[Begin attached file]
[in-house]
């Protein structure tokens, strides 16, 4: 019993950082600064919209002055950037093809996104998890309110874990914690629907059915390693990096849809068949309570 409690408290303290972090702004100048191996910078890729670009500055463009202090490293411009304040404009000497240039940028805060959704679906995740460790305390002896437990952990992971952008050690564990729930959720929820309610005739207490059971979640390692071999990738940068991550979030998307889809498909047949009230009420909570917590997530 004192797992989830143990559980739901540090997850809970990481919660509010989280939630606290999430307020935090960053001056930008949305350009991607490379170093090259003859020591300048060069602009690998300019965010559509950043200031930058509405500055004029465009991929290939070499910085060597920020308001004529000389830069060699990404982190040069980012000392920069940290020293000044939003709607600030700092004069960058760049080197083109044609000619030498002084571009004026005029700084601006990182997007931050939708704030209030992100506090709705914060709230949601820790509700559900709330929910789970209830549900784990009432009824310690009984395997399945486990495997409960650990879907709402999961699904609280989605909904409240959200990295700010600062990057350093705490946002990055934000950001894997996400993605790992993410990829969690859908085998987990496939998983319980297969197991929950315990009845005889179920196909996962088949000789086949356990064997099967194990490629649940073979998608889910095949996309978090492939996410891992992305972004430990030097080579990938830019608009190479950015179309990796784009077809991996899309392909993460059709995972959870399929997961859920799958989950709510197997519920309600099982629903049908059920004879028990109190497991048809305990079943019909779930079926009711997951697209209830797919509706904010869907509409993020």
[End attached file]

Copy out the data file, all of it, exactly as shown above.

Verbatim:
[in-house]
């Protein structure tokens, strides 16, 4: 019993950082600064919209002055950037093809996104998890309110874990914690629907059915390693990096849809068949309570 409690408290303290972090702004100048191996910078890729670009500055463009202090490293411009304040404009000497240039940028805060959704679906995740460790305390002896437990952990992971952008050690564990729930959720929820309610005739207490059971979640390692071999990738940068991550979030998307889809498909047949009230009420909570917590997530 004192797992989830143990559980739901540090997850809970990481919660509010989280939630606290999430307020935090960053001056930008949305350009991607490379170093090259003859020591300048060069602009690998300019965010559509950043200031930058509405500055004029465009991929290939070499910085060597920020308001004529000389830069060699990404982190040069980012000392920069940290020293000044939003709607600030700092004069960058760049080197083109044609000619030498002084571009004026005029700084601006990182997007931050939708704030209030992100506090709705914060709230949601820790509700559900709330929910789970209830549900784990009432009824310690009984395997399945486990495997409960650990879907709402999961699904609280989605909904409240959200990295700010600062990057350093705490946002990055934000950001894997996400993605790992993410990829969690859908085998987990496939998983319980297969197991929950315990009845005889179920196909996962088949000789086949356990064997099967194990490629649940073979998608889910095949996309978090492939996410891992992305972004430990030097080579990938830019608009190479950015179309990796784009077809991996899309392909993460059709995972959870399929997961859920799958989950709510197997519920309600099982629903049908059920004879028990109190497991048809305990079943019909779930079926009711997951697209209830797919509706904010869907509409993020």